- Created by: LaurenSkipsey
- Created on: 22-03-14 14:18
The impact of feminism.
The feminist movement has challenged the traditional stereotype of a woman's role in society. Although feminists argue that we have not yet achieved full equality between the sexes, the feminist movement has had considerable success in improving women's rights and opportunities through changes in the law.
These changes are partly reflected in media images and messages. The changes encouraged by feminism may affect girls' self-image and ambitions with regard to the family and careers. In turn, this may explain improvements in their educational achievement.
Changes in the family
There have been major changes in the family since the 1970's. These include:
- An increase in divorce rate.
- An increase in cohabiting couples and a decrease in the number of first marriages.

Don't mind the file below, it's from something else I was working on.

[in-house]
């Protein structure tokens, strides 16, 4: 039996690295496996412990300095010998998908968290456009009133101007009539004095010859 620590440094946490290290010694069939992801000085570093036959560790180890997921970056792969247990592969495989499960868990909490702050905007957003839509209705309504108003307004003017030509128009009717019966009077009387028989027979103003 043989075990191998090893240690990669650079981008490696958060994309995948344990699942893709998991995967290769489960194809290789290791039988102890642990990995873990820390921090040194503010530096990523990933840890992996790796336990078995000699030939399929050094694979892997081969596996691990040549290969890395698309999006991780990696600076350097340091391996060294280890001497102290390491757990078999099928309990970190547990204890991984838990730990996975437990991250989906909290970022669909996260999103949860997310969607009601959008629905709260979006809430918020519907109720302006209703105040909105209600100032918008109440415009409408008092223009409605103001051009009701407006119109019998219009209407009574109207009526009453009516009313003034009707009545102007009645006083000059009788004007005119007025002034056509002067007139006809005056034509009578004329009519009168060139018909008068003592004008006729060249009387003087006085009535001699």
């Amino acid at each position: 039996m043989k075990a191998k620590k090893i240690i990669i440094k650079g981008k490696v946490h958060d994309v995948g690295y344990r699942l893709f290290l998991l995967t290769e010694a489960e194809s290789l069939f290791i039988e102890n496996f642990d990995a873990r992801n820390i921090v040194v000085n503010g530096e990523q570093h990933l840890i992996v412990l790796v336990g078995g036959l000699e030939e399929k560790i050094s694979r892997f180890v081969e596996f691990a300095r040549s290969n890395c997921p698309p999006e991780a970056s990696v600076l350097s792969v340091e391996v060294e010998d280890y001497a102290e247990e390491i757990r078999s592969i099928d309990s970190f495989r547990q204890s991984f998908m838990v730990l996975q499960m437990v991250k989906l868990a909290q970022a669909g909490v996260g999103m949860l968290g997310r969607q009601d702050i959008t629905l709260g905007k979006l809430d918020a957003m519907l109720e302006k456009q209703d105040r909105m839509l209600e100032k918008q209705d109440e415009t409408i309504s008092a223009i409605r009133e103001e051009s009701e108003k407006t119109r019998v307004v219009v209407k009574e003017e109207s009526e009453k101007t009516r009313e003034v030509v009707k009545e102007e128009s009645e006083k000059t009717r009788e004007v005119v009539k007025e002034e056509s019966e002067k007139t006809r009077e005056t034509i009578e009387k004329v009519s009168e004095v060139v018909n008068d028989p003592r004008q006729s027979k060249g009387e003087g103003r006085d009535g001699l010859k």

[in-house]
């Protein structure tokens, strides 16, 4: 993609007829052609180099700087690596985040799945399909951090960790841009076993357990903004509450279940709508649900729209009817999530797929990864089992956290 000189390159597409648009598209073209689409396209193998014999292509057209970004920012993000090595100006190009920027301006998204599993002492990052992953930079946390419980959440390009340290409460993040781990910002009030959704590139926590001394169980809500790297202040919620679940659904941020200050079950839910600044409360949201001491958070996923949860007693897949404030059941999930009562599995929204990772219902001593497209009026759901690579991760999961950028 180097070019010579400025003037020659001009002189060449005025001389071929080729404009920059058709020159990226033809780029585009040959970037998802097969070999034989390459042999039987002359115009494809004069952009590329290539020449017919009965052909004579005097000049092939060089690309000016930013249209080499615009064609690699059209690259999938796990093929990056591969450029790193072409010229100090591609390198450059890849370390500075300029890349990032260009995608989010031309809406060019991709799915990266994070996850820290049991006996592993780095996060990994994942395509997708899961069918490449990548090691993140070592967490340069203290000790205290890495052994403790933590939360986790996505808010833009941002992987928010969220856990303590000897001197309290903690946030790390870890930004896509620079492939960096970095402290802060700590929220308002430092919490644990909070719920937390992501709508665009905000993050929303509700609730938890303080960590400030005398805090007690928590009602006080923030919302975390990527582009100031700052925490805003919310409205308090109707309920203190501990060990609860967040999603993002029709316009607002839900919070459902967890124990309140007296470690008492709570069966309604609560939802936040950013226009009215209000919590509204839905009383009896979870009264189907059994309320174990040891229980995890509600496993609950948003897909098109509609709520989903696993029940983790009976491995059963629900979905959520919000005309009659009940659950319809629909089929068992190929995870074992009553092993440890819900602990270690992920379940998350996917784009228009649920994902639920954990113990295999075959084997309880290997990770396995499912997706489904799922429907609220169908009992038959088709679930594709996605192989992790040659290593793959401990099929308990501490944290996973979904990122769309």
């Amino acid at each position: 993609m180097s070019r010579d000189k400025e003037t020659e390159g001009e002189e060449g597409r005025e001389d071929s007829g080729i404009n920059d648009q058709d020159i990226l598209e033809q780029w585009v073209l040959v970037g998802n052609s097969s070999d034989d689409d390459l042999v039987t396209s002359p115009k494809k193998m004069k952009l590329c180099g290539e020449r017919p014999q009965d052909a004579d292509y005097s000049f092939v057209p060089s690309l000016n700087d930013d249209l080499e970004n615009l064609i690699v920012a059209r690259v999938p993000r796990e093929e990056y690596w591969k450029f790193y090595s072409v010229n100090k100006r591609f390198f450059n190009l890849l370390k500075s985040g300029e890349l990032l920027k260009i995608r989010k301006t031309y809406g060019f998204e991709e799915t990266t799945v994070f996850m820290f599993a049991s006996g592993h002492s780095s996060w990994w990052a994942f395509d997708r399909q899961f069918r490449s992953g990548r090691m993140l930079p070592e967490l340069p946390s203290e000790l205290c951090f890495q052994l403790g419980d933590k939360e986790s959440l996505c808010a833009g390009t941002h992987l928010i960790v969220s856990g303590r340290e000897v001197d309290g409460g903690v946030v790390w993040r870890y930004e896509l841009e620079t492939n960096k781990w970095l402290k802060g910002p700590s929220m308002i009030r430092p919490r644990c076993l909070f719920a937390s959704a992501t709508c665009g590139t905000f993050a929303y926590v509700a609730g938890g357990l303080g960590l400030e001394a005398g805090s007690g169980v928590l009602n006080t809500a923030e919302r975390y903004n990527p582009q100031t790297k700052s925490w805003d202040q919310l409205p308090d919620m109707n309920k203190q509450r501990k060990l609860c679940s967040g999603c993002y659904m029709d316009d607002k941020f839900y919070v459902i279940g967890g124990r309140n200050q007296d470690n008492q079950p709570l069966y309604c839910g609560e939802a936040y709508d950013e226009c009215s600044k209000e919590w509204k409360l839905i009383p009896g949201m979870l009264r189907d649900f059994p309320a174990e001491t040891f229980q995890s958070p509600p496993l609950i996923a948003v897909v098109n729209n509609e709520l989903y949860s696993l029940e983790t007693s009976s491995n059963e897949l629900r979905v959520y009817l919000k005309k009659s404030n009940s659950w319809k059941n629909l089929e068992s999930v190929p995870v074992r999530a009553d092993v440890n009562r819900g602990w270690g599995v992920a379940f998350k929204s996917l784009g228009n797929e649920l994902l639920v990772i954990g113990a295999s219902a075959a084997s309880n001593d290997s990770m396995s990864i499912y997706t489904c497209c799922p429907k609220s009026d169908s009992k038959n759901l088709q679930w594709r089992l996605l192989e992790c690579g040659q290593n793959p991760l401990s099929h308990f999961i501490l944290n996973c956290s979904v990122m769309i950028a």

- Smaller families.
These changes are affecting girls' attitude towards education. For example because there is an increased number of female-headed lone-parent families this means more women may have to take the breadwinner role. This turn of events creates a new adult role model for girls- the financially independent woman.
Changes in women's employment.
- The 1970 Equal Pay Act
- The proportion of women in employment has risen from 47% to over 70%.
Prosser- These changes have encouraged girls to see their future in terms of paid work rather than as housewives.
Girls' changing ambitions
Sharpe- Compared results of interviews she conducted with girls in the 1970's and the 1990's. Her findings show a major shift in the way girls see themselves in the future.
In 1974 the girls that Sharpe interviewed had low aspirations they felt educational success was unfeminine and believed if they appeared to be ambitious and intelligent they would be considered unattractive.
By the 1990's girls' ambitions had changed and they had a different order of priorities- Careers and being able to support themselves.